Making Dublin Greener is back

by Rachel Cunningham
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Making Dublin Greener is back this academic year. To mark its launch, the Dublin Gazette spoke to Dr Bríd Walsh, climate policy co-ordinator with Friends of the Earth and policy and advocacy co-ordinator of the Stop Climate Chaos Coalition, about the speed and strides necessary to combat climate change in Ireland.

 The argument of the individual versus the collective and who should be responsible for taking actions to mitigate climate change has been raging for decades now. My take on it is that, if you want to have the system change that we need, then you need everyone on-board,” said Dr Bríd Walsh during our interview.

“You need both individual and collective action. It is that simple. For example, reducing our collective energy demand by about 10 per cent would have the same impact on CO2 emissions as doubling the capacity of wind energy. It is also about individual changes to behaviour, like switching lightbulbs to LED, turning down the thermostat, switching technology off, pulling the plug out of the wall, but it is also about shifting to heat pumps where possible, all of these actions are really important.”

“The more that people are on board and engaged with the energy transition and can see the benefit, such as the health or economic benefits, the more that will drive political action and political change.”

What is particularly challenging when it comes to effective climate solutions, is the intersectional nature of the issue. Dr Walsh commented: “The thing about climate change is that it’s complicated by being a systems problem; it’s complex, it’s vast and it’s distributed in both time and space. It’s incredibly difficult to communicate the speed and the scale of action that we require on the one hand and on the other hand, the speed and scale of destruction and suffering, especially for those in the Global South, if we delay.

“We have the solutions. It just comes down to political will to implement all of this. We can do it, we just need to do it faster and more fairly. This must be this just transition.”

Dr Walsh’s work involves driving climate policy development and advocacy work forward in support of what Friends of the Earth refer to as ‘faster and fairer climate action’, which, she explains, is to make sure that everyone is brought along. This involves Ireland doing its fair share to meet the goals of the Paris Agreement and for the government to ensure that climate action reduces poverty and inequality at home and abroad.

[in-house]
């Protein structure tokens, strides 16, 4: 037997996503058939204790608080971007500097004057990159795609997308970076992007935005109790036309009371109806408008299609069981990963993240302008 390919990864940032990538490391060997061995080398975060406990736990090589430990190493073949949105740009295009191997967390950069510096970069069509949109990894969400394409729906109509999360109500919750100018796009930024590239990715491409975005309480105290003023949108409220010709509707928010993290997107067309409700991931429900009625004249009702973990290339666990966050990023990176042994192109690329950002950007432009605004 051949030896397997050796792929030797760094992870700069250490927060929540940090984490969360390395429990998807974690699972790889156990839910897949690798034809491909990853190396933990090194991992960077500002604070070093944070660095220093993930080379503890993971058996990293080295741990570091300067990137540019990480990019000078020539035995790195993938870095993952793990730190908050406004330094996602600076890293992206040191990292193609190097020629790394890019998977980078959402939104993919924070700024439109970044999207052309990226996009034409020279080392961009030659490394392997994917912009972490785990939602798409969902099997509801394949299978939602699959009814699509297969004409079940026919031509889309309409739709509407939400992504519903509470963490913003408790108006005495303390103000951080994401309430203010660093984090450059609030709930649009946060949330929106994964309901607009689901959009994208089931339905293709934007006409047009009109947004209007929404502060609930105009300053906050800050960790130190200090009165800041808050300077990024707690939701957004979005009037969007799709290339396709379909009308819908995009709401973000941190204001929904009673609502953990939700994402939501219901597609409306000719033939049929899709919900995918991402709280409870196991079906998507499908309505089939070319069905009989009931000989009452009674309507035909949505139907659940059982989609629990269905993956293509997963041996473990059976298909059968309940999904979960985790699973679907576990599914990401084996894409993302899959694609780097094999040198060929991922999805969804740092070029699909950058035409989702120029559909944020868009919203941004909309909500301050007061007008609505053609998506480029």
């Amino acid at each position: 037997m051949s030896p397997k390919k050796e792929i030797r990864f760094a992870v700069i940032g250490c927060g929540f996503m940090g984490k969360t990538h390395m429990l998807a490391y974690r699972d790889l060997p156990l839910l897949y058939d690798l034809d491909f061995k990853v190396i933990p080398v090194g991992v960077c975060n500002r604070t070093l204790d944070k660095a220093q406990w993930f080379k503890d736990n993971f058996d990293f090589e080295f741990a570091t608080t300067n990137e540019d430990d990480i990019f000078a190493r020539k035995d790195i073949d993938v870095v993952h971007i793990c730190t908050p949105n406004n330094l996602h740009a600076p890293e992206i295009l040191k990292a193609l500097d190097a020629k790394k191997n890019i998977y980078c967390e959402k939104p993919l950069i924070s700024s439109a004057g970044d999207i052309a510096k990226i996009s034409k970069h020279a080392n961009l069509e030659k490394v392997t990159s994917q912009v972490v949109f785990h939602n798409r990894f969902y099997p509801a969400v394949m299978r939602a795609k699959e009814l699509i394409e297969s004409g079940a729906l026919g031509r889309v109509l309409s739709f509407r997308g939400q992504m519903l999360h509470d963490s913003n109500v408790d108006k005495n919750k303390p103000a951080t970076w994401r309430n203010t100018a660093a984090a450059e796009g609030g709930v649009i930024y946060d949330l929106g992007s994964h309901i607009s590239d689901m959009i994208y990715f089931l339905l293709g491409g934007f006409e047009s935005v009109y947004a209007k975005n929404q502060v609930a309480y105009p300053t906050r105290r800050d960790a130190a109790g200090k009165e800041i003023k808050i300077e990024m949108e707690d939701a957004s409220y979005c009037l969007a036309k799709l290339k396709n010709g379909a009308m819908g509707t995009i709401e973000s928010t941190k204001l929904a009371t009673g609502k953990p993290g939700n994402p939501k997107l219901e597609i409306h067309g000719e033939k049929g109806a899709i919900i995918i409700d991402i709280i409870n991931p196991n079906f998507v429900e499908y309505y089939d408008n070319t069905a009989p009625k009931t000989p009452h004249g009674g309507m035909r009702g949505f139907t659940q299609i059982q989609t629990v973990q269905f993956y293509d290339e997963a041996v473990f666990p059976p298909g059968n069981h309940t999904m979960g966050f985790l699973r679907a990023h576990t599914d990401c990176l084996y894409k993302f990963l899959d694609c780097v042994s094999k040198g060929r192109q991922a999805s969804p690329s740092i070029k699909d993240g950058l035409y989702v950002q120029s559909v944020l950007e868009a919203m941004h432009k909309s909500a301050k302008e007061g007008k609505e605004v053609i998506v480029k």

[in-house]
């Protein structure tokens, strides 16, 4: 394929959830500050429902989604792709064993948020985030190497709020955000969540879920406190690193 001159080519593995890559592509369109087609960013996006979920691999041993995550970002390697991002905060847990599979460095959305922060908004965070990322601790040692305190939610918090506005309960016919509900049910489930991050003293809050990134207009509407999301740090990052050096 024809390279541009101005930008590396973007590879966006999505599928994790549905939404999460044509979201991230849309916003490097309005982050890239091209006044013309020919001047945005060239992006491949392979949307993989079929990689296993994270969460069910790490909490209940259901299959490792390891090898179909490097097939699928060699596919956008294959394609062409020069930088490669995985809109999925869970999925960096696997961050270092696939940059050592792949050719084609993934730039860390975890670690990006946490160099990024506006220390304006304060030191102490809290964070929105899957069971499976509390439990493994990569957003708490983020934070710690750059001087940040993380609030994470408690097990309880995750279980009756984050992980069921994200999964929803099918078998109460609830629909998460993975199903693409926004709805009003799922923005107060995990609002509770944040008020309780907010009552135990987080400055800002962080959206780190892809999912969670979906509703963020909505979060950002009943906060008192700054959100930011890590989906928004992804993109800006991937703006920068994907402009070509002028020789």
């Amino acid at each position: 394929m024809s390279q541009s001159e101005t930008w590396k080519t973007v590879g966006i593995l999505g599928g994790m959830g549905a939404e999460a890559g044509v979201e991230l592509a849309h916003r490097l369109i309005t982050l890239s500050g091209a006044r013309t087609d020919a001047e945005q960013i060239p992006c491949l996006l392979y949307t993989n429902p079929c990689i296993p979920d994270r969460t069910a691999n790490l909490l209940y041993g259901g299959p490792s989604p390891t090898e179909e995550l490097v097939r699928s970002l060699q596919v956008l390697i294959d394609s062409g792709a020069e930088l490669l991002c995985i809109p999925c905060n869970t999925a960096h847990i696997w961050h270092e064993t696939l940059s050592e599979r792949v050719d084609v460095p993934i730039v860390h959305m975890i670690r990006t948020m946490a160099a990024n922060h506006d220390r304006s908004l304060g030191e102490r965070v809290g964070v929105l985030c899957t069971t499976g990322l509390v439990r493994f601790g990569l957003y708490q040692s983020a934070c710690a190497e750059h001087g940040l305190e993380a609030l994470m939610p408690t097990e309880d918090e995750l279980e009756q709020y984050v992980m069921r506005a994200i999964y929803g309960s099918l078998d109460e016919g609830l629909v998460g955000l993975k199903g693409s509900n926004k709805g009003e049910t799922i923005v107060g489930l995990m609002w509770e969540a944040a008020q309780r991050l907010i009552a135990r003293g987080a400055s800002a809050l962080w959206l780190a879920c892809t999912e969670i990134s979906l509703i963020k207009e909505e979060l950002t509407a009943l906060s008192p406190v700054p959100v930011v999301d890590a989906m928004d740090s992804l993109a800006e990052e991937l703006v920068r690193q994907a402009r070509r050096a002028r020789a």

Her PhD was in renewable energy development, focusing on meaningful citizen engagement in wind energy development and she has published on a range of topics, including renewable energy development, food waste, and energy citizenship.

“I have a broad background, which is useful when you’re talking about climate policy”, she said. “You could compare the impacts of climate change to a toddler running around the house with jammy fingers, you’re going to be finding and cleaning up that jam for a while. Climate change reaches into every corner of our economic system, our health system and our ecosystems. It’s a true global challenge and a wicked problem, which is why we need system change in how we live our lives.

“A lot of my work has focused on community renewables and also with Friends of the Earth, they have a campaign called Power to the People, which is all about community and citizen engagement with the energy transition with a strong focus on getting solar panels on school roofs. It’s so important that we promote this culture around energy transition that it is for all and that is inclusive.

“It’s also important that people aren’t living in cold, damp, mouldy homes anymore. When you think of the rising cost of living and the energy price crisis, all of that is going to disproportionally affect the bottom 20 per cent of the income distribution.

“We need to do more in terms of insulation and there are a lot of low-hanging fruit options, like pumping cavity walls and insulations for roofs, solutions that are relatively low-cost and high-impact. It’s about rolling those out as quickly as we can”, she stated. 

Her recent work has focused in large part on Ireland’s carbon budget, which she described as an “incredibly useful tool” to phase out the use of fossil fuels. “It gives individual sectors a framework within which to take their actions and it gives limits to work within”, she said. 

She highlighted that we should need to emit as little as possible if we are to avoid breaching the 1.5 degree celsius global temperature threshold.

Already, Ireland has been experiencing the effects of climate change, from a reduction in the number of frost days and an increase in intense storms to heatwaves that place our water supply under pressure. This is a trend that Dr Walsh expects to continue over the coming decades.

“To deal with these impacts, we need climate mitigation and adaptation”, she advised. “We need mitigation to move away from fossil fuels and towards renewables and we need climate adaptation to prepare for and adjust to the current and future impacts of climate change. Ireland hasn’t done enough on funding and developing climate adaptation measures. These measures might involve ecosystem protection, like building sea walls or flood retention areas.”

“If we can live well within the carbon budgets and rollout out renewables, grid development and battery storage in a fast, fair and environmentally sustainable manner, then the future looks bright.

“It’s now about speed and a relentless focus on delivering the actions that are set out in the Climate Action Plan, so that we can get to net zero as quickly as possible”, she concluded.

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